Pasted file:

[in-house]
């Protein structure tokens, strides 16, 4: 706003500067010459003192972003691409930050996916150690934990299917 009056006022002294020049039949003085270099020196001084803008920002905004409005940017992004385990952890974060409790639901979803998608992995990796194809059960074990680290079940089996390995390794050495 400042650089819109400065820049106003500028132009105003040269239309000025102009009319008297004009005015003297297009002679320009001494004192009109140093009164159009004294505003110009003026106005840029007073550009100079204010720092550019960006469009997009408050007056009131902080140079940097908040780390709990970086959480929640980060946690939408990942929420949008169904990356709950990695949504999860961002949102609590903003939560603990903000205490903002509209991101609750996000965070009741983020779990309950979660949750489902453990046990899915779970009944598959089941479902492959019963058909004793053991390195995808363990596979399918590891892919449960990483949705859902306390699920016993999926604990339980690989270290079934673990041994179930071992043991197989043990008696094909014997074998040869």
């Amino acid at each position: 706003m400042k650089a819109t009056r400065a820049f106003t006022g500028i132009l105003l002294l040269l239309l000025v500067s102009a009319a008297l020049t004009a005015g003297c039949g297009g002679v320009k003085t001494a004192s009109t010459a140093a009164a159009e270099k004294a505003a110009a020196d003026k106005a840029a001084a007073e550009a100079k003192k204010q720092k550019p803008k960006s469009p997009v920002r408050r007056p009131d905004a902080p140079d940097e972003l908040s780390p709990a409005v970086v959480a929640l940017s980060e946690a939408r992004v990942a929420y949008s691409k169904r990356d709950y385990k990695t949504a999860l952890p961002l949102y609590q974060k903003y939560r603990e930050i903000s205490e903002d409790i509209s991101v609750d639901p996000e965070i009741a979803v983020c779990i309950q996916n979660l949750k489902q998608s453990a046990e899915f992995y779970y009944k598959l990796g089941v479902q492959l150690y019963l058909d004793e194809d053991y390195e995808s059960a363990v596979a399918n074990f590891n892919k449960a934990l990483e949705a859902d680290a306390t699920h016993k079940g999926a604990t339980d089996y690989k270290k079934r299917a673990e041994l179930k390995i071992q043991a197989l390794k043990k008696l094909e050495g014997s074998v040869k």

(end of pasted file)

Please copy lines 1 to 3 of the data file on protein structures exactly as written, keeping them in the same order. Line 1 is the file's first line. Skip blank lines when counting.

[in-house]
């Protein structure tokens, strides 16, 4: 706003500067010459003192972003691409930050996916150690934990299917 009056006022002294020049039949003085270099020196001084803008920002905004409005940017992004385990952890974060409790639901979803998608992995990796194809059960074990680290079940089996390995390794050495 400042650089819109400065820049106003500028132009105003040269239309000025102009009319008297004009005015003297297009002679320009001494004192009109140093009164159009004294505003110009003026106005840029007073550009100079204010720092550019960006469009997009408050007056009131902080140079940097908040780390709990970086959480929640980060946690939408990942929420949008169904990356709950990695949504999860961002949102609590903003939560603990903000205490903002509209991101609750996000965070009741983020779990309950979660949750489902453990046990899915779970009944598959089941479902492959019963058909004793053991390195995808363990596979399918590891892919449960990483949705859902306390699920016993999926604990339980690989270290079934673990041994179930071992043991197989043990008696094909014997074998040869």
């Amino acid at each position: 706003m400042k650089a819109t009056r400065a820049f106003t006022g500028i132009l105003l002294l040269l239309l000025v500067s102009a009319a008297l020049t004009a005015g003297c039949g297009g002679v320009k003085t001494a004192s009109t010459a140093a009164a159009e270099k004294a505003a110009a020196d003026k106005a840029a001084a007073e550009a100079k003192k204010q720092k550019p803008k960006s469009p997009v920002r408050r007056p009131d905004a902080p140079d940097e972003l908040s780390p709990a409005v970086v959480a929640l940017s980060e946690a939408r992004v990942a929420y949008s691409k169904r990356d709950y385990k990695t949504a999860l952890p961002l949102y609590q974060k903003y939560r603990e930050i903000s205490e903002d409790i509209s991101v609750d639901p996000e965070i009741a979803v983020c779990i309950q996916n979660l949750k489902q998608s453990a046990e899915f992995y779970y009944k598959l990796g089941v479902q492959l150690y019963l058909d004793e194809d053991y390195e995808s059960a363990v596979a399918n074990f590891n892919k449960a934990l990483e949705a859902d680290a306390t699920h016993k079940g999926a604990t339980d089996y690989k270290k079934r299917a673990e041994l179930k390995i071992q043991a197989l390794k043990k008696l094909e050495g014997s074998v040869k």